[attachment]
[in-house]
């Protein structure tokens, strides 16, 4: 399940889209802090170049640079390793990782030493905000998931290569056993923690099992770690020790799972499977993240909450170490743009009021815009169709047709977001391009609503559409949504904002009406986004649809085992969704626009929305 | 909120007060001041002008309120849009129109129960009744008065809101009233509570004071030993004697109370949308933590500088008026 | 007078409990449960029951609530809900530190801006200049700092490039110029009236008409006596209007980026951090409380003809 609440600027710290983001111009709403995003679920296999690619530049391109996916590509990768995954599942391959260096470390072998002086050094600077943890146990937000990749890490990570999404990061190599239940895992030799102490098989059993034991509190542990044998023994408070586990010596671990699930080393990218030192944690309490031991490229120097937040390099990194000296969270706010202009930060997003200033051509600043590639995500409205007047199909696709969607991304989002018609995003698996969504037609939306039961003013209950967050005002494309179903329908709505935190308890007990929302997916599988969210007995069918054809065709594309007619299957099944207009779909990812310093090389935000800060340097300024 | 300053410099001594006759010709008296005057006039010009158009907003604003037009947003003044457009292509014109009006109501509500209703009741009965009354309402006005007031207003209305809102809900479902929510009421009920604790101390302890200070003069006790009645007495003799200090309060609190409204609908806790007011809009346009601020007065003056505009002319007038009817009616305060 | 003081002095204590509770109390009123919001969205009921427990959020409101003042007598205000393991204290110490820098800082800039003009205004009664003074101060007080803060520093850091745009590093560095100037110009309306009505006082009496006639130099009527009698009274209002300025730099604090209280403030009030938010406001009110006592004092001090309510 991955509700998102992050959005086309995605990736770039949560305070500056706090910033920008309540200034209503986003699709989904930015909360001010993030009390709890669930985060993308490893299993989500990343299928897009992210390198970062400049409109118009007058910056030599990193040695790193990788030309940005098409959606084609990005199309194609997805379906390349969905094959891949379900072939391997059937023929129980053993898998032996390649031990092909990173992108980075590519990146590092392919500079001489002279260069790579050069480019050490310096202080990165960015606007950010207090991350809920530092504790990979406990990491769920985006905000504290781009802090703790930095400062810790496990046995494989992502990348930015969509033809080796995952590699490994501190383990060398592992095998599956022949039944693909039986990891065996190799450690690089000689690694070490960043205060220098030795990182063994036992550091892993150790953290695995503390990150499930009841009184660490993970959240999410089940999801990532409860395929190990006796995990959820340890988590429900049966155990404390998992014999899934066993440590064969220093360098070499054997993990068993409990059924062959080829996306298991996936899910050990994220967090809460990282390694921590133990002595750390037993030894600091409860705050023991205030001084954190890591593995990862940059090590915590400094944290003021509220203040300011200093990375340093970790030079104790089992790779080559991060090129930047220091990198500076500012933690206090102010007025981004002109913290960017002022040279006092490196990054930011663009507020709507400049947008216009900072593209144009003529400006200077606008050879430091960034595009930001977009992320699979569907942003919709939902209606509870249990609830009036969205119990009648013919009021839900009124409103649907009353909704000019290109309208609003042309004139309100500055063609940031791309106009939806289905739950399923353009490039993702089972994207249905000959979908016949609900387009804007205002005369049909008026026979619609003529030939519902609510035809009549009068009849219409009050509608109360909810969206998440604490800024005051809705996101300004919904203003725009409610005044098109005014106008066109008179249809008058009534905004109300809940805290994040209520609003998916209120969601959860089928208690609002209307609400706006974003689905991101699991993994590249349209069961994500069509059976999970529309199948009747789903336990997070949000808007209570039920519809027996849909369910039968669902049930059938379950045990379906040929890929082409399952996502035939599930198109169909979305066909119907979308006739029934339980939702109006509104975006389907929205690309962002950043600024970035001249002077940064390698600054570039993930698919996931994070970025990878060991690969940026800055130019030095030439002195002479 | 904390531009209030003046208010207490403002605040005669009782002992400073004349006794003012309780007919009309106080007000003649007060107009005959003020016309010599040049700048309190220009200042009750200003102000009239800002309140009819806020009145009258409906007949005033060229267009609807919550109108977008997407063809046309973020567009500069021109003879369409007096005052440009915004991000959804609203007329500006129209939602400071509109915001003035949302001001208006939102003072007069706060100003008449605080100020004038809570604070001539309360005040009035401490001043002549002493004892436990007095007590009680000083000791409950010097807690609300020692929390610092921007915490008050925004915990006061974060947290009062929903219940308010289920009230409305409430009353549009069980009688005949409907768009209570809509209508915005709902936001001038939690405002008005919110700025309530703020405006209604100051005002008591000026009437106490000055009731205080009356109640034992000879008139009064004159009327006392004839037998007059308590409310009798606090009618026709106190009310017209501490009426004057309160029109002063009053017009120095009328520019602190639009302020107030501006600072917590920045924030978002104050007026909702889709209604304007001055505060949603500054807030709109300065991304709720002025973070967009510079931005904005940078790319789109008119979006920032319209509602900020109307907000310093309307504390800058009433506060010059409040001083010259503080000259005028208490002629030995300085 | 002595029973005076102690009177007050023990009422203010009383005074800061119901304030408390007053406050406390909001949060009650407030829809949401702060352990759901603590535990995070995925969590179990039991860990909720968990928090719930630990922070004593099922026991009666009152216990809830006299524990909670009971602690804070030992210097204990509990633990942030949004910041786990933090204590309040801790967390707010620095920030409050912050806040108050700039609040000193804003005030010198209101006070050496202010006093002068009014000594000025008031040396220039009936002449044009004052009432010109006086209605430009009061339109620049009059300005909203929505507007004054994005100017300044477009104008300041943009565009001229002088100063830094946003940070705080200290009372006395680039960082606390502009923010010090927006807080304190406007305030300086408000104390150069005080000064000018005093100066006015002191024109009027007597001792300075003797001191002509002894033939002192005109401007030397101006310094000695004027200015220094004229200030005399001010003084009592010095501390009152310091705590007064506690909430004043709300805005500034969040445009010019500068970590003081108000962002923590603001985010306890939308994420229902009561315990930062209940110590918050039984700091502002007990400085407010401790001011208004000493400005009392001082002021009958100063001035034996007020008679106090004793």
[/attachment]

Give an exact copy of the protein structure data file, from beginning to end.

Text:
[in-house]
């Protein structure tokens, strides 16, 4: 399940889209802090170049640079390793990782030493905000998931290569056993923690099992770690020790799972499977993240909450170490743009009021815009169709047709977001391009609503559409949504904002009406986004649809085992969704626009929305 | 909120007060001041002008309120849009129109129960009744008065809101009233509570004071030993004697109370949308933590500088008026 | 007078409990449960029951609530809900530190801006200049700092490039110029009236008409006596209007980026951090409380003809 609440600027710290983001111009709403995003679920296999690619530049391109996916590509990768995954599942391959260096470390072998002086050094600077943890146990937000990749890490990570999404990061190599239940895992030799102490098989059993034991509190542990044998023994408070586990010596671990699930080393990218030192944690309490031991490229120097937040390099990194000296969270706010202009930060997003200033051509600043590639995500409205007047199909696709969607991304989002018609995003698996969504037609939306039961003013209950967050005002494309179903329908709505935190308890007990929302997916599988969210007995069918054809065709594309007619299957099944207009779909990812310093090389935000800060340097300024 | 300053410099001594006759010709008296005057006039010009158009907003604003037009947003003044457009292509014109009006109501509500209703009741009965009354309402006005007031207003209305809102809900479902929510009421009920604790101390302890200070003069006790009645007495003799200090309060609190409204609908806790007011809009346009601020007065003056505009002319007038009817009616305060 | 003081002095204590509770109390009123919001969205009921427990959020409101003042007598205000393991204290110490820098800082800039003009205004009664003074101060007080803060520093850091745009590093560095100037110009309306009505006082009496006639130099009527009698009274209002300025730099604090209280403030009030938010406001009110006592004092001090309510 991955509700998102992050959005086309995605990736770039949560305070500056706090910033920008309540200034209503986003699709989904930015909360001010993030009390709890669930985060993308490893299993989500990343299928897009992210390198970062400049409109118009007058910056030599990193040695790193990788030309940005098409959606084609990005199309194609997805379906390349969905094959891949379900072939391997059937023929129980053993898998032996390649031990092909990173992108980075590519990146590092392919500079001489002279260069790579050069480019050490310096202080990165960015606007950010207090991350809920530092504790990979406990990491769920985006905000504290781009802090703790930095400062810790496990046995494989992502990348930015969509033809080796995952590699490994501190383990060398592992095998599956022949039944693909039986990891065996190799450690690089000689690694070490960043205060220098030795990182063994036992550091892993150790953290695995503390990150499930009841009184660490993970959240999410089940999801990532409860395929190990006796995990959820340890988590429900049966155990404390998992014999899934066993440590064969220093360098070499054997993990068993409990059924062959080829996306298991996936899910050990994220967090809460990282390694921590133990002595750390037993030894600091409860705050023991205030001084954190890591593995990862940059090590915590400094944290003021509220203040300011200093990375340093970790030079104790089992790779080559991060090129930047220091990198500076500012933690206090102010007025981004002109913290960017002022040279006092490196990054930011663009507020709507400049947008216009900072593209144009003529400006200077606008050879430091960034595009930001977009992320699979569907942003919709939902209606509870249990609830009036969205119990009648013919009021839900009124409103649907009353909704000019290109309208609003042309004139309100500055063609940031791309106009939806289905739950399923353009490039993702089972994207249905000959979908016949609900387009804007205002005369049909008026026979619609003529030939519902609510035809009549009068009849219409009050509608109360909810969206998440604490800024005051809705996101300004919904203003725009409610005044098109005014106008066109008179249809008058009534905004109300809940805290994040209520609003998916209120969601959860089928208690609002209307609400706006974003689905991101699991993994590249349209069961994500069509059976999970529309199948009747789903336990997070949000808007209570039920519809027996849909369910039968669902049930059938379950045990379906040929890929082409399952996502035939599930198109169909979305066909119907979308006739029934339980939702109006509104975006389907929205690309962002950043600024970035001249002077940064390698600054570039993930698919996931994070970025990878060991690969940026800055130019030095030439002195002479 | 904390531009209030003046208010207490403002605040005669009782002992400073004349006794003012309780007919009309106080007000003649007060107009005959003020016309010599040049700048309190220009200042009750200003102000009239800002309140009819806020009145009258409906007949005033060229267009609807919550109108977008997407063809046309973020567009500069021109003879369409007096005052440009915004991000959804609203007329500006129209939602400071509109915001003035949302001001208006939102003072007069706060100003008449605080100020004038809570604070001539309360005040009035401490001043002549002493004892436990007095007590009680000083000791409950010097807690609300020692929390610092921007915490008050925004915990006061974060947290009062929903219940308010289920009230409305409430009353549009069980009688005949409907768009209570809509209508915005709902936001001038939690405002008005919110700025309530703020405006209604100051005002008591000026009437106490000055009731205080009356109640034992000879008139009064004159009327006392004839037998007059308590409310009798606090009618026709106190009310017209501490009426004057309160029109002063009053017009120095009328520019602190639009302020107030501006600072917590920045924030978002104050007026909702889709209604304007001055505060949603500054807030709109300065991304709720002025973070967009510079931005904005940078790319789109008119979006920032319209509602900020109307907000310093309307504390800058009433506060010059409040001083010259503080000259005028208490002629030995300085 | 002595029973005076102690009177007050023990009422203010009383005074800061119901304030408390007053406050406390909001949060009650407030829809949401702060352990759901603590535990995070995925969590179990039991860990909720968990928090719930630990922070004593099922026991009666009152216990809830006299524990909670009971602690804070030992210097204990509990633990942030949004910041786990933090204590309040801790967390707010620095920030409050912050806040108050700039609040000193804003005030010198209101006070050496202010006093002068009014000594000025008031040396220039009936002449044009004052009432010109006086209605430009009061339109620049009059300005909203929505507007004054994005100017300044477009104008300041943009565009001229002088100063830094946003940070705080200290009372006395680039960082606390502009923010010090927006807080304190406007305030300086408000104390150069005080000064000018005093100066006015002191024109009027007597001792300075003797001191002509002894033939002192005109401007030397101006310094000695004027200015220094004229200030005399001010003084009592010095501390009152310091705590007064506690909430004043709300805005500034969040445009010019500068970590003081108000962002923590603001985010306890939308994420229902009561315990930062209940110590918050039984700091502002007990400085407010401790001011208004000493400005009392001082002021009958100063001035034996007020008679106090004793």